Documentaries are more about what people say then what is seen. what is seen supports what is being said. I know it sounds simplistic, however, there’s an art and a science to getting the right interviews.

Here are a few tips on how to collect, curate, cultivate, and create a good interview:

1. Don’t call it an interview! Make it more about a conversation. Be curious. The authentic with your questions. Most people I have met like to talk about things they are passionate about. so, have a conversation with them about it. I genuinely am curious about the people I am interviewing. I really want to learn from them. I don’t look at my notes. I look at them. I listen. I ask clarifying questions. Because of the genuine questioning, your learning comes across in the story.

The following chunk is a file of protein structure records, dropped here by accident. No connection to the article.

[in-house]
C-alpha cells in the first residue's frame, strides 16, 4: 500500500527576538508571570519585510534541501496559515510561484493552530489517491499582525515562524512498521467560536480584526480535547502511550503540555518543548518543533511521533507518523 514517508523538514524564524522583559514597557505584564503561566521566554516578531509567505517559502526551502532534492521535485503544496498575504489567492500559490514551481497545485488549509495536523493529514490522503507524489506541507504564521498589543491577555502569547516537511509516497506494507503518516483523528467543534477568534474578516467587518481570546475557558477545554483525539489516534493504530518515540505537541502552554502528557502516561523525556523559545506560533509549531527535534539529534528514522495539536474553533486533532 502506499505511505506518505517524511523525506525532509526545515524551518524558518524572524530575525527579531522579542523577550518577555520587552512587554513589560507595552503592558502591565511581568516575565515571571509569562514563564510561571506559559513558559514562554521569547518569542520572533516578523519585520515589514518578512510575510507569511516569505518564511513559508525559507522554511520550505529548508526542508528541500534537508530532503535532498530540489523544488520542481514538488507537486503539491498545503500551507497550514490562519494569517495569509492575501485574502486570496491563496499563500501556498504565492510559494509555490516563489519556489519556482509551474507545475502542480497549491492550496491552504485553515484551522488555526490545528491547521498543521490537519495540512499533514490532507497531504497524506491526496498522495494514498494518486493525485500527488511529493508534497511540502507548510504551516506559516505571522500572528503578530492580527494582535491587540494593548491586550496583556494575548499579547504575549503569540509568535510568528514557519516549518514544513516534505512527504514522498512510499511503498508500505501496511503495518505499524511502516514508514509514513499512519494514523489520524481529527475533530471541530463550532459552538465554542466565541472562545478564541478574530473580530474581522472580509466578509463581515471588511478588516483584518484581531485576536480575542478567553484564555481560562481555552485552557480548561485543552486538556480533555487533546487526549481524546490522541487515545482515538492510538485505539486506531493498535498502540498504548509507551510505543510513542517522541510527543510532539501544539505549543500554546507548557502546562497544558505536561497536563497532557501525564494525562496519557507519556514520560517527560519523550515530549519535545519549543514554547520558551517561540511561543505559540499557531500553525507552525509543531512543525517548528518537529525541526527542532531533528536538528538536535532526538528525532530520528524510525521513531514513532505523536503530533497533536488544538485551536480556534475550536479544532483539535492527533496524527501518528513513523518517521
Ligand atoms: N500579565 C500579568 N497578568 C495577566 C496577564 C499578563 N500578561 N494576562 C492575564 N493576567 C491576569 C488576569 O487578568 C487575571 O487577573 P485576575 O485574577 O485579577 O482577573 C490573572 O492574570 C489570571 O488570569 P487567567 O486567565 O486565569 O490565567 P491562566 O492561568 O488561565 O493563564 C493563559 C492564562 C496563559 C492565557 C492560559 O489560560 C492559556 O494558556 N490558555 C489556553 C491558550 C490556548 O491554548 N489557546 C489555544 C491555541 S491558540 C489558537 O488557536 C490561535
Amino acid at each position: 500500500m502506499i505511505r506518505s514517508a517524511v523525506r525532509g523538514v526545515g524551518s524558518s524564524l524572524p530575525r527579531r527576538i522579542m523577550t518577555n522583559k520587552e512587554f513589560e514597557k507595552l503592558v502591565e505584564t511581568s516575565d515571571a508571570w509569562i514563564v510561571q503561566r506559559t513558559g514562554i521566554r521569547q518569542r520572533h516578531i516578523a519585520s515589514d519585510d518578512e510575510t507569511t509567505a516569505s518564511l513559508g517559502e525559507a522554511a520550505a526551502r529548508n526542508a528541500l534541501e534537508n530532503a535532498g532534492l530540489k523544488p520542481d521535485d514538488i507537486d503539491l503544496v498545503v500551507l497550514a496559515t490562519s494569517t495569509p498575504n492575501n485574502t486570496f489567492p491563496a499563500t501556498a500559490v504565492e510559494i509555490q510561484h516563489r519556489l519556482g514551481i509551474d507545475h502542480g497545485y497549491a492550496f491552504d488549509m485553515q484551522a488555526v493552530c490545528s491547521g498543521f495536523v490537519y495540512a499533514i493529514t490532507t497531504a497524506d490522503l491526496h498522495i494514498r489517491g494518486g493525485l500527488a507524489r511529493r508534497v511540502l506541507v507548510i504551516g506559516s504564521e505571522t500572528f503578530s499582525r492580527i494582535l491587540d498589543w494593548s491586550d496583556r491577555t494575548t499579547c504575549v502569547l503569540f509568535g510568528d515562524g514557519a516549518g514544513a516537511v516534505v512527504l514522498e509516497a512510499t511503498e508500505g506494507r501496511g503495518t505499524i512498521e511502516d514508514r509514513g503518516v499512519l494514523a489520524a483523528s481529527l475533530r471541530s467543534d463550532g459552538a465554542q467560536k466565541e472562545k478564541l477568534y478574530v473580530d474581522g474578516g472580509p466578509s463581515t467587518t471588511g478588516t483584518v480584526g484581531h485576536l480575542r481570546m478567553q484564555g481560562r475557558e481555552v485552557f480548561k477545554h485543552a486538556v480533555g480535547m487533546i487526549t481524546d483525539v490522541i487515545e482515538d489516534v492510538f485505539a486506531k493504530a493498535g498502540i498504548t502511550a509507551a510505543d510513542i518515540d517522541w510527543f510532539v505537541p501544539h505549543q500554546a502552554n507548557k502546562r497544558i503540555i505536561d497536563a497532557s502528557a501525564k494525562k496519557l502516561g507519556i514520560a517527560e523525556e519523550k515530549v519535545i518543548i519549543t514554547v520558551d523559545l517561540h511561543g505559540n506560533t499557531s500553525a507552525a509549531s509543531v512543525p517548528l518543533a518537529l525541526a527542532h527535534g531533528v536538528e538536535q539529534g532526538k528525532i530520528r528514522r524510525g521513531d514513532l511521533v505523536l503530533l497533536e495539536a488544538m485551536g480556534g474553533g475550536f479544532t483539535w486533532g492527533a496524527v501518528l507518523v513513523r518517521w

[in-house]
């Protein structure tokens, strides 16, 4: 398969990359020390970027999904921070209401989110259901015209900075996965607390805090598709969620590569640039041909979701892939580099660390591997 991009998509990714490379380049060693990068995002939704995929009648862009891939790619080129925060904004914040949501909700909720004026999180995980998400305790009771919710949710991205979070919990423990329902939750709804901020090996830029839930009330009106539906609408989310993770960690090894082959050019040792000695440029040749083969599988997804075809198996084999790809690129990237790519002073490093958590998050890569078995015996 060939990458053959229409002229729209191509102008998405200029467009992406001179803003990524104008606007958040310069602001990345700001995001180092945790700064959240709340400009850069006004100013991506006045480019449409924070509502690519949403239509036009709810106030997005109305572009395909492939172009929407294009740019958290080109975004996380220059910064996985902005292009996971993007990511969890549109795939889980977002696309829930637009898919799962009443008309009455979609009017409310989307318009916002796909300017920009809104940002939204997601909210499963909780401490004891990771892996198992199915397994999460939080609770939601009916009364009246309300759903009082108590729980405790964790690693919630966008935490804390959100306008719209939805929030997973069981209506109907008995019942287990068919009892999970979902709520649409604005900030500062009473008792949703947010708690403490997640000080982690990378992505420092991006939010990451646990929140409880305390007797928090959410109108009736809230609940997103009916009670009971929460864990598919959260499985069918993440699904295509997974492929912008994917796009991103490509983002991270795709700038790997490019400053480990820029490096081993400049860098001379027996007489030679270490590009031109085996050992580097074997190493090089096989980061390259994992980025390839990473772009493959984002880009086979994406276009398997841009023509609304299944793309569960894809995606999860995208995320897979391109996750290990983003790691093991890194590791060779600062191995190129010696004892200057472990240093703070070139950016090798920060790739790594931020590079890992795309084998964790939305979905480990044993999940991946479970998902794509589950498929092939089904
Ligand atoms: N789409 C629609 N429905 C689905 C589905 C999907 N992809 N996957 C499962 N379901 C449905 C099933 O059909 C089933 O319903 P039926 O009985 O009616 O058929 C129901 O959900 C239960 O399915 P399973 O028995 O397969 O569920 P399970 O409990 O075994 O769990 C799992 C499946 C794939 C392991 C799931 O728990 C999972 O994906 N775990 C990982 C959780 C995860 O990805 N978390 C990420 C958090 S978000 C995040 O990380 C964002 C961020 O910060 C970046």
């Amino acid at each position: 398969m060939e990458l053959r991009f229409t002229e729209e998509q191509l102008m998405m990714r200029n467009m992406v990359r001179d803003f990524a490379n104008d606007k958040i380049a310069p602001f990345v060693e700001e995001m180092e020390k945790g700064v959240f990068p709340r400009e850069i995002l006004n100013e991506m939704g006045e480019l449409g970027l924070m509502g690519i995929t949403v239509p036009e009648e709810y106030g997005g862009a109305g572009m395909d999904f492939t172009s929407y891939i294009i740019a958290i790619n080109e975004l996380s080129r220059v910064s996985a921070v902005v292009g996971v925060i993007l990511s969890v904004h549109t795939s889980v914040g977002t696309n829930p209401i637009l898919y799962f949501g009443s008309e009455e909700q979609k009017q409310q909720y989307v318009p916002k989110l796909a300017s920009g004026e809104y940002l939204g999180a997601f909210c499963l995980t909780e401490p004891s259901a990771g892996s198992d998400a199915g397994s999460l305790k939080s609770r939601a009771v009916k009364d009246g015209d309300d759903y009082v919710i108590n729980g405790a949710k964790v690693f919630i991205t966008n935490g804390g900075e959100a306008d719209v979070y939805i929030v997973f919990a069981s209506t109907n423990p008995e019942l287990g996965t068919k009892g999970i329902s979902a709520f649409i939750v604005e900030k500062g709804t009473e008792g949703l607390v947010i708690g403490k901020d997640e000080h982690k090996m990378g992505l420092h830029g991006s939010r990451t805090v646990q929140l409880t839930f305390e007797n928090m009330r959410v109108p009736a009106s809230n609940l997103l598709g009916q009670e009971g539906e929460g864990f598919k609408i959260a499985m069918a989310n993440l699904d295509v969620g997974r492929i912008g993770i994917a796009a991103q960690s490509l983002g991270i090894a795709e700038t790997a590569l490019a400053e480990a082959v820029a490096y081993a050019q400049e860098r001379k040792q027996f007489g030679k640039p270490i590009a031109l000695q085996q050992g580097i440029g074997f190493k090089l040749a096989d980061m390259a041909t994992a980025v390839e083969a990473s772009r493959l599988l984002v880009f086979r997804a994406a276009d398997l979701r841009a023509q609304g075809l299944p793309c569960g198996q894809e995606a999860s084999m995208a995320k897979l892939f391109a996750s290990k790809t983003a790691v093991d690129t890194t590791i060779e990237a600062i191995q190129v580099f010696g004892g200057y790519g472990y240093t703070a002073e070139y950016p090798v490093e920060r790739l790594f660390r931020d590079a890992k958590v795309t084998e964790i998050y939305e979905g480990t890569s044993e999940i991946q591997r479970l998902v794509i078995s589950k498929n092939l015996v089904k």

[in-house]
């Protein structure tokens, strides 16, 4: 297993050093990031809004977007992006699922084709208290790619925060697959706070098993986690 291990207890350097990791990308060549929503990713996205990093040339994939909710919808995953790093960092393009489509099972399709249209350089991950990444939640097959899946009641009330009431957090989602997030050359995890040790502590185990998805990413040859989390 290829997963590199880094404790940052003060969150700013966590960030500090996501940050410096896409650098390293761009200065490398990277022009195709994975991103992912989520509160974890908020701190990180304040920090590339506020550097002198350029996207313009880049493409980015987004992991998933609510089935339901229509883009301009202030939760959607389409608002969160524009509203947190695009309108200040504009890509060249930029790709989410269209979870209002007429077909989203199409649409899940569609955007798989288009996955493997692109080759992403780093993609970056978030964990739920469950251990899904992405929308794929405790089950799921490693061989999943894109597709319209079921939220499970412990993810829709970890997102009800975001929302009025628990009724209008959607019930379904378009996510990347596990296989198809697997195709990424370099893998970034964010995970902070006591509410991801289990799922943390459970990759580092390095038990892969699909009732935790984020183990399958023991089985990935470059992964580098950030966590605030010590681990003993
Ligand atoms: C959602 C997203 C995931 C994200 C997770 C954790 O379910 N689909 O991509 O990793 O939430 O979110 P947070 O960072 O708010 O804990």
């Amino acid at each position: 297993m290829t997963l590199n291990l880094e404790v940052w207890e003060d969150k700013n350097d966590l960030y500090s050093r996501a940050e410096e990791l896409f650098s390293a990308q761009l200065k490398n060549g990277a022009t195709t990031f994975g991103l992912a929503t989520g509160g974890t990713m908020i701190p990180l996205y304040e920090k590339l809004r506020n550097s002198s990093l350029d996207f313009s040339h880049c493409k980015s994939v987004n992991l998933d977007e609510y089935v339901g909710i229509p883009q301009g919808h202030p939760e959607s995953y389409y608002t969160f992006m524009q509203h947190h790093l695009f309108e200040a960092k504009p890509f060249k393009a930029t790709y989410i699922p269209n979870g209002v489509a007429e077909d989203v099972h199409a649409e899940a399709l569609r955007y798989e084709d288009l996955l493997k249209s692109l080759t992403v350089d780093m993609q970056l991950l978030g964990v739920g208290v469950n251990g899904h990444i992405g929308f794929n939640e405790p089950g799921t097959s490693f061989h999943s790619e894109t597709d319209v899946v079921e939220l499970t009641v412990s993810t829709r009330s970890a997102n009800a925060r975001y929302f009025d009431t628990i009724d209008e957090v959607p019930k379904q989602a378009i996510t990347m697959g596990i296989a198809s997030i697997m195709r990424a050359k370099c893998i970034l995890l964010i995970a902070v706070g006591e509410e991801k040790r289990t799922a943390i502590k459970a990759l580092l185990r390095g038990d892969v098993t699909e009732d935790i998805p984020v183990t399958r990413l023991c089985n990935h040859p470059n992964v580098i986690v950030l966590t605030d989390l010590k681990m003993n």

2. Make them comfortable. before shutting the camera in their face, get to know them. tell them you’re excited to learn from them, to talk to them about the topic or big idea you’re exploring. Coordinate with your camera person prior to the interview to check audio levels during this “get to know them” period. The camera person/audio person can check the light, audio levels while you get to know them. This also allows you to focus on the person you’re interviewing and not on equipment. If you’re doing this by yourself, know the locations ahead of time. if you’re doing sound, monitor the sound with one year bud, making sure you’re getting good levels while still being attentive to the person you’re talking to. The key tip here is have the interviewee think about how to prepare for the question as oppose to thinking about the right answer. Don’t provide your questions ahead of time. You can, however, share with them the big idea, general points, goals, ideas. This way their not thinking about the answer ahead of time. I, personally, like it when I see them thinking. I love the pauses and the looking up to think about the question a bit more. Plan ahead.